Then There's This: MACC Attack Averted?
Council to settle whether to sell or keep Rainey Street tract
As we go to press Wednesday, it appears likely the City Council will scrap a proposal to sell a tract of land on Rainey Street – signifying a major victory for the neighboring Mexican American Cultural Center.
A last-minute resolution added to today's agenda (sponsored by Council Members Mike Martinez and Laura Morrison and Mayor Lee Leffingwell) calls for withdrawing the land-sale proposal and incorporating the property into the MACC's three-phase master plan, with a more immediate eye toward resolving the cultural center's parking woes.
Yet even with Kathie Tovo's anticipated fourth vote to shelve the deal, virtually anything could happen between this writing and 4pm on Thursday, Oct. 11, when council is scheduled to consider the item – along with three staff-proposed options for selling the small corner lot at 64 Rainey St.
As of late Tuesday, an agent for the prospective buyers said they were still pursuing acquisition of the property; the city historically has had a hard time saying no to developer interests. In this case, the tract is located within the Waller Creek tax-financing district, which makes the sale of the property even more appealing to Waller Creek leaders like Mayor Pro Tem Sheryl Cole and other movers and shakers behind the project.
Last month, the council postponed action on the land deal and requested that the two parties – MACC representatives and developers – meet to discuss the proposed plans for the site. A development partnership led by Don Reese seeks to buy the city-owned property to build a two-or-three-story structure for unspecified use – although popular opinion holds that a parking garage would be built there. Reese and his partners are working on a 30-story retail/residential project at nearby 70 Rainey St., and they say they need the additional tract to help execute their development plans.
City staff has put forward three sale options, two of which would include dedicated parking spaces for the MACC. A low sale price of $100,000 would require 30 parking spaces be reserved, while $400,000 would require 20 spaces. A third price option of $1.2 million includes no parking benefits for the MACC.
Austin's Hispanic leaders have decried selling the small parcel for private development without considering design compatibilities, much less consulting with the MACC board. They cited the potential obstruction of the center's sight lines, diminishing the architectural significance of the striking, crescent-shaped structure on the north shore of Lady Bird Lake.
Addressing the council at its Sept. 27 meeting, MACC Advisory Board Chair Juan Oyervides said it's bad enough that the cultural center is already framed by two unsightly transmission lines. A two-story structure sitting at the corner of Rainey and River streets would block a significant portion of the view of the MACC from the entrance, he said. "Our primary concern is the aesthetics. We're very proud of the MACC – it's something that's very close and dear to our hearts." He added, "I'm appealing to your sense of community to transfer this piece of land over to the MACC."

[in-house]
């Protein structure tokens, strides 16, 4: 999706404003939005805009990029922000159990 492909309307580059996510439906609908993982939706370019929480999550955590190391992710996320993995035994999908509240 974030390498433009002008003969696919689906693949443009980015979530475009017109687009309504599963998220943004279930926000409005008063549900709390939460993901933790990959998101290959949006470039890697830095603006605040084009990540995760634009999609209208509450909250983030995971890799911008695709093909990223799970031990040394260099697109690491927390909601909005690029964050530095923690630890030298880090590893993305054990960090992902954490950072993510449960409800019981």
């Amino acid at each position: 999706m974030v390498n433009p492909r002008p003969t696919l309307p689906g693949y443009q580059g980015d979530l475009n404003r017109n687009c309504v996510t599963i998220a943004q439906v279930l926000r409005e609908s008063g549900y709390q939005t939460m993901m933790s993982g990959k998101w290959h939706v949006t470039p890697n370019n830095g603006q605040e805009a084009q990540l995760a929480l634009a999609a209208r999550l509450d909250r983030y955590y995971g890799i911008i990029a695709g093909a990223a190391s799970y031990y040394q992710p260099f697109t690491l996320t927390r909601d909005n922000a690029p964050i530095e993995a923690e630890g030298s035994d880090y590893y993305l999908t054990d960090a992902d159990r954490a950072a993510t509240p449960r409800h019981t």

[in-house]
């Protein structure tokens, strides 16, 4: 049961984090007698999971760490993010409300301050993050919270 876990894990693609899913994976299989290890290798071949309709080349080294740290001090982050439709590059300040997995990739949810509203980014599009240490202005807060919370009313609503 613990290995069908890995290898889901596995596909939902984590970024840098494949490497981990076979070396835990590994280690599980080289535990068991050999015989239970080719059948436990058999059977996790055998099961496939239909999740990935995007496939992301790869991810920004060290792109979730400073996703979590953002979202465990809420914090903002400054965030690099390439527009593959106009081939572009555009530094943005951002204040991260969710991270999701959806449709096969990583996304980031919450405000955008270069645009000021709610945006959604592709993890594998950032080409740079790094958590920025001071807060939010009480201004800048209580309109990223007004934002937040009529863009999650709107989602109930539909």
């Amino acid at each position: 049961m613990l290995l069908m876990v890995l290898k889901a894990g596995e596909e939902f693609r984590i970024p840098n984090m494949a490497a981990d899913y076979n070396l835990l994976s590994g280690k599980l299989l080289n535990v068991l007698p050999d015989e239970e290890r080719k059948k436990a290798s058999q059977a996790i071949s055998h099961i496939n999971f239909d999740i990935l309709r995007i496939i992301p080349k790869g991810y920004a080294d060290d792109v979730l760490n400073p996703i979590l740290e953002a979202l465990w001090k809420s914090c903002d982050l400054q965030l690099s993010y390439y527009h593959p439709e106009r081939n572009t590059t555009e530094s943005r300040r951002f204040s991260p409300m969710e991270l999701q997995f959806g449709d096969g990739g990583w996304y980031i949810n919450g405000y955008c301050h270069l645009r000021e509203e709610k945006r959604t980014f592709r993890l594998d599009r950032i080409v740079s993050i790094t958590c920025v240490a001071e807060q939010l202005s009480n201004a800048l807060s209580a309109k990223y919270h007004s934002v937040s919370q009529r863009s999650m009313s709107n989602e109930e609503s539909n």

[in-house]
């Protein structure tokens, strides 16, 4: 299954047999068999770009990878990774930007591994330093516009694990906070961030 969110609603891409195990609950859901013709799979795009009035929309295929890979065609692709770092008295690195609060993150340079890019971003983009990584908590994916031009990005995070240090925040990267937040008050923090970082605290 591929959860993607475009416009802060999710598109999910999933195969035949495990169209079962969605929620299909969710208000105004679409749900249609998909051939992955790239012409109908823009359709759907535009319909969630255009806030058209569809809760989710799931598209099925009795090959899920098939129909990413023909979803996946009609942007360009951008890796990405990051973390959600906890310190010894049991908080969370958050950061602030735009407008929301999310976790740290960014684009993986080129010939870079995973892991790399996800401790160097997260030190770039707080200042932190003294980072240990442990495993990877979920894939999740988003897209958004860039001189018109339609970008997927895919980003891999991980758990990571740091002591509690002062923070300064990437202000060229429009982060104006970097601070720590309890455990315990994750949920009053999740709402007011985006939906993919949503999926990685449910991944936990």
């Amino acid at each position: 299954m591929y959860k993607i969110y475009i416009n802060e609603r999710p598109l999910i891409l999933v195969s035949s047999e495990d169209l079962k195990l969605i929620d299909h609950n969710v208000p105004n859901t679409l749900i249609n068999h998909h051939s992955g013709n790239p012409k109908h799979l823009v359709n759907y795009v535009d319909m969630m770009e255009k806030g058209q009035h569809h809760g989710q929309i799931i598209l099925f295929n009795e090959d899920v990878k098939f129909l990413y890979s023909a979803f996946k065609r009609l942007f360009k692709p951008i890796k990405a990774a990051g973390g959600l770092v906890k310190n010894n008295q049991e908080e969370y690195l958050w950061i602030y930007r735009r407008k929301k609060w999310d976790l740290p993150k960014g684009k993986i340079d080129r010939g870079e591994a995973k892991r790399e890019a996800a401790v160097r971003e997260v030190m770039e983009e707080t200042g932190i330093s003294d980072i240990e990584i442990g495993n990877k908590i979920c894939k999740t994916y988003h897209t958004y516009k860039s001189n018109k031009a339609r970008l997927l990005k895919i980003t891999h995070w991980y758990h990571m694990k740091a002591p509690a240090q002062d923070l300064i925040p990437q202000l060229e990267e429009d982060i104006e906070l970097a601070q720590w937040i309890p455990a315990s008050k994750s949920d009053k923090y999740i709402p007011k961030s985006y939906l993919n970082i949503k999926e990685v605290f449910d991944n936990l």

The postponement of the vote allowed leaders of the Hispanic community to strategize an action plan that attempts to defeat the land deal. They started an online petition and called attention to a YouTube video of the 1983 demolition of the Los Elementos mural and the historic Juarez-Lincoln building at Cesar Chavez and I-35. MACC supporter Paul Saldaña showed the video at a special-called meeting of the MACC board at which Reese was on hand to outline his development plans. The demolition of the mural and building was supposed to have paved the way for new development in the Rainey neighborhood, but the deal fell through; the site is now home to an IHOP and a parking lot.
On a larger scale, the proposed sale of the city-owned land threatened to reopen old wounds caused by the gradual demise of Austin's first known Mexican American neighborhood, now a thumping bar and restaurant scene in an area poised for more density under its Central Business District zoning.
Named in honor of one of the MACC's driving forces, the late Emma S. Barrientos, the cultural center represents the only remnant of the community's place in the historic Southeast Downtown neighborhood, Hispanic leaders say.
It happens that a somewhat related item is also on Thursday's council agenda that could shine more light on the city's handling of future real estate transactions involving city-owned land. Item 76, a resolution sponsored by Morrison and Chris Riley, reads in part: "[I]ncreased transparency and dialogue, along with a holistic and comprehensive consideration of City policies, plans, and vision, would better serve the residents of Austin and the long term vitality and success of the City."
Should the measure pass, the city manager – who frequently boasts that Austin is a leader among "best-managed cities" (or "most-managed," as some refer to it) – would have 45 days to fashion a plan for better transparency regarding real estate deals.